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article imageOp-Ed: Mexican tariffs Trump's latest blow against auto manufacturers

By Ken Hanly     Jun 1, 2019 in Business
Washington - Trump's announcement that he will place 5 percent tariffs on Mexican goods this week that will hurt automakers is just the latest in Trump's many blows against auto manufacturers. He has also threatened tariffs on autos coming from Europe and Japan.
The US and Mexico could reach a deal before June 10th
The president of Mexico is confident the two countries will reach a deal as reported in a recent Digital Journal article. However, that may be a bit optimistic. Some experts thinks that as Trump escalates his battle against foreign made cars he will drive the US closer to a recession.
The Mexican tariffs could hit the US auto industry hard
Although the tariffs start out at just 5 percent, they continually escalate to 25 percent by October. At the 25 percent level the tariffs could cost General Motors (GM) $6.3 billion, Fiat Chrysler (FCA) $4.8 billion and Ford $3.3 billion according to a Deutsche Bank estimate assuming the companies absorb the entire cost. However, this is unlikely, a certain amount will be passed on in higher prices to the consumer. By the end of Friday, the threat of the tariffs had helped wipe out $17 billion in market value on stock markets.
In 2018 Mexico exported $93 billion in vehicles and parts to the US. Many US auto makers assemble cars in Mexico that are then shipped to the US or build cars in the US using a mix of Mexican-made parts. Many foreign auto makers such as Audi, Toyota, Nissan and Mazda also assemble cars in Mexico to be exported to the US. Denso a top supplier is also located in Mexico.
US big three auto makers most at risk
More than 25 percent of GM's Chevy and GMC brand US sales were of vehicles assembled in Mexico according to Cox automotive. Almost 40 per cent of Fiat Chrysler's Ram truck were built in Mexico. While Ford is somewhat less exposed still about 10 percent of its sales come from vehicles imported from Mexico.
As profits in the auto industry are already thin many manufacturers my decide to pass much if not all of the cost of tariffs onto the consumer. This in turn could drive down their sales by driving up prices to the consumer.
David Schwietert CEO of Auto Alliance said: “[Tariffs] are a tax on our customers, which means they’re harmful to our nation’s economy and the millions of American jobs that depend on cross-border trade. Any barrier to the flow of commerce across the US-Mexico border will have a cascading effect — harming US consumers, threatening American jobs and investment, curtailing the economic progress that the administration is working to reignite, and potentially stalling efforts to ratify the agreement in Mexico, Canada, and the US Congress.”
If the illegal immigration is alleviated through effective actions taken by Mexico then the White House said the tariffs could be removed. Mexico's actions would be determined in the sole discretion and judgment of the US.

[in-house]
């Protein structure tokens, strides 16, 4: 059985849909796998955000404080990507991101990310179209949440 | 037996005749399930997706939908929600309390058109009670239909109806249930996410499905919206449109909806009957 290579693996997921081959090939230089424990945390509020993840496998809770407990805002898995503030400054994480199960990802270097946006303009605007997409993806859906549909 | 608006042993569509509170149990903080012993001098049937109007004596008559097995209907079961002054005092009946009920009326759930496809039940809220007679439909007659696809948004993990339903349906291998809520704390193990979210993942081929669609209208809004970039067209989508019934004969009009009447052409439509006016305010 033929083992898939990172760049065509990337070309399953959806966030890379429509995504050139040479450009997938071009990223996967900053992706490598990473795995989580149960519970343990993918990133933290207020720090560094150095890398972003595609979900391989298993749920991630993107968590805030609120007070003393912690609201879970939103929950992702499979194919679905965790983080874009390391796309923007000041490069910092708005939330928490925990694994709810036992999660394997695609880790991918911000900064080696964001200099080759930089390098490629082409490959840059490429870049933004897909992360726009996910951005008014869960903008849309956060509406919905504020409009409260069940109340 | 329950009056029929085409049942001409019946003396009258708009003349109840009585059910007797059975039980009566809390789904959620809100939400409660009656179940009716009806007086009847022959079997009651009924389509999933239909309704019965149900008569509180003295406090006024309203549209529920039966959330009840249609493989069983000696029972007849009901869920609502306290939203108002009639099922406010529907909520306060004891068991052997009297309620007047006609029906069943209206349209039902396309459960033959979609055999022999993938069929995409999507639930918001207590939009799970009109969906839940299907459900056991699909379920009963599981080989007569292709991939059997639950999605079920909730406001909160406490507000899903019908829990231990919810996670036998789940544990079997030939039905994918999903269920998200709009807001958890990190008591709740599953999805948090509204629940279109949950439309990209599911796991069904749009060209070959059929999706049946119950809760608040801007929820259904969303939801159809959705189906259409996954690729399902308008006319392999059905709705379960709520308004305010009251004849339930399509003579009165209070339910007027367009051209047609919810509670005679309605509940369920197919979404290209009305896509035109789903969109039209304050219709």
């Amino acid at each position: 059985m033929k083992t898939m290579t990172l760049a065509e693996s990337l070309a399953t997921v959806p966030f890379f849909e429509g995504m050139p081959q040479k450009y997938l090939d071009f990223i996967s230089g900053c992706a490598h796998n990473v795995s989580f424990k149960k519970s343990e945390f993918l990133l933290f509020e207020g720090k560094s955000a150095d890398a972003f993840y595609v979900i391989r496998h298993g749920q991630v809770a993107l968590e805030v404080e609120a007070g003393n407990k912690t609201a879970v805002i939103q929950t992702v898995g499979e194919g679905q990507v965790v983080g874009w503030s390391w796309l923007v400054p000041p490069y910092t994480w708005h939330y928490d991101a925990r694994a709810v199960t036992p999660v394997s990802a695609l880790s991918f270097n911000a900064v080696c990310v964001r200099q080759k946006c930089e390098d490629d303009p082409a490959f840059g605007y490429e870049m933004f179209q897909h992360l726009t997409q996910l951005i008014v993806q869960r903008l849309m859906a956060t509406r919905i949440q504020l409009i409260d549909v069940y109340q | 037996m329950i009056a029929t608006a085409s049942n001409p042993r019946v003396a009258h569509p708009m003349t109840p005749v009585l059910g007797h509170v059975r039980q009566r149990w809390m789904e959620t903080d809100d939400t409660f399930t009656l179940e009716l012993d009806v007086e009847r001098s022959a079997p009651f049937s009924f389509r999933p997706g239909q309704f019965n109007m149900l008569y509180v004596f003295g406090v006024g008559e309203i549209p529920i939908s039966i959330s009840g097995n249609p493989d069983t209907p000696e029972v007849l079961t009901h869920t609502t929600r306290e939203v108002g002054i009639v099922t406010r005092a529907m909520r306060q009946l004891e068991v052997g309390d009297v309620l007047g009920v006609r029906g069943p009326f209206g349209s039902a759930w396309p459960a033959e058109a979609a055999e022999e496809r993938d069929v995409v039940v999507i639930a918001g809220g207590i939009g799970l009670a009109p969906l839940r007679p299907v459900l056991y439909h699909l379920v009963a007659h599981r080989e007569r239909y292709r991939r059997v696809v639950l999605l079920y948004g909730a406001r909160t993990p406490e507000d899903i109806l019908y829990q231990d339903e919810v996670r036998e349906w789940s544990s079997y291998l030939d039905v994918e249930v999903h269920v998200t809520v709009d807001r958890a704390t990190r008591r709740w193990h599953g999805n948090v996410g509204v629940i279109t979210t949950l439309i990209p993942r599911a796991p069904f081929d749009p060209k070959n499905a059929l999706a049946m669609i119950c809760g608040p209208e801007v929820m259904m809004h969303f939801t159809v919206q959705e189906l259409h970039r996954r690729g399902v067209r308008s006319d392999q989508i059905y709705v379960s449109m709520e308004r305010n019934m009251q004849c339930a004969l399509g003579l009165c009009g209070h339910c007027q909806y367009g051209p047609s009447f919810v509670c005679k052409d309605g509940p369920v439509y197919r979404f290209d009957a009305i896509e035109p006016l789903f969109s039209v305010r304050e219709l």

It seems that part of what Trump is trying to do is force US auto manufacturers to move production back to the US. Trump said on Twitter on Friday: “In order not to pay Tariffs, if they start rising, companies will leave Mexico, which has taken 30% of our Auto Industry, and come back home to the USA,” he wrote on Twitter Friday.
Michelle Krebs, an executive analyst at Cox Automotive’s Autotrader said that what Trump wants is unlikely to happen as moving to a new plant in the US would cost billions of dollars and take years to do. She did not expect any auto manufacturer to change its plans as a result of Trump's tariffs. The same also applies to supplier chains.
Some automakers may move production from the US
Doug Betts, who is head of JD Power's global automotive division warned: “If you’re an automaker, and you think this is the way it’s going to be for the next 10 years, you say ‘hey, we can’t we can’t live with this, we can’t pay a 25 percent tariff, so we need to start moving them somewhere else where they won’t be so expensive,’” he says. “But that somewhere else might not necessarily be the United States. It could be India or Africa or who knows what.”
Trump just naively thinks that his policies will lead to bringing back production from the US but it could have the opposite effect in some cases. Trump said: "Should Mexico choose not to cooperate on reducing unlawful migration, the sustained imposition of Tariffs will produce a massive return of jobs back to American cities and towns. Remember, our great country has been the “piggy bank” from which everybody wants only to TAKE. The difference is that now we are firmly and forcefully standing up for America’s interests."
Many of the biggest US auto makers are global corporations whereas Trump wants them to do all their manufacturing in the US. However, it is often cheaper to manufacture vehicles and parts in other countries and there have developed extensive supply chains that the companies depend upon. If Trump continues to threaten these huge US corporations he may find that the money he is counting on to fund his reelection campaign will be much less than he needs. He may even find that if he keeps up his pressure that companies will actually move auto production elsewhere to where there are no tariffs and labor is cheaper.
This opinion article was written by an independent writer. The opinions and views expressed herein are those of the author and are not necessarily intended to reflect those of
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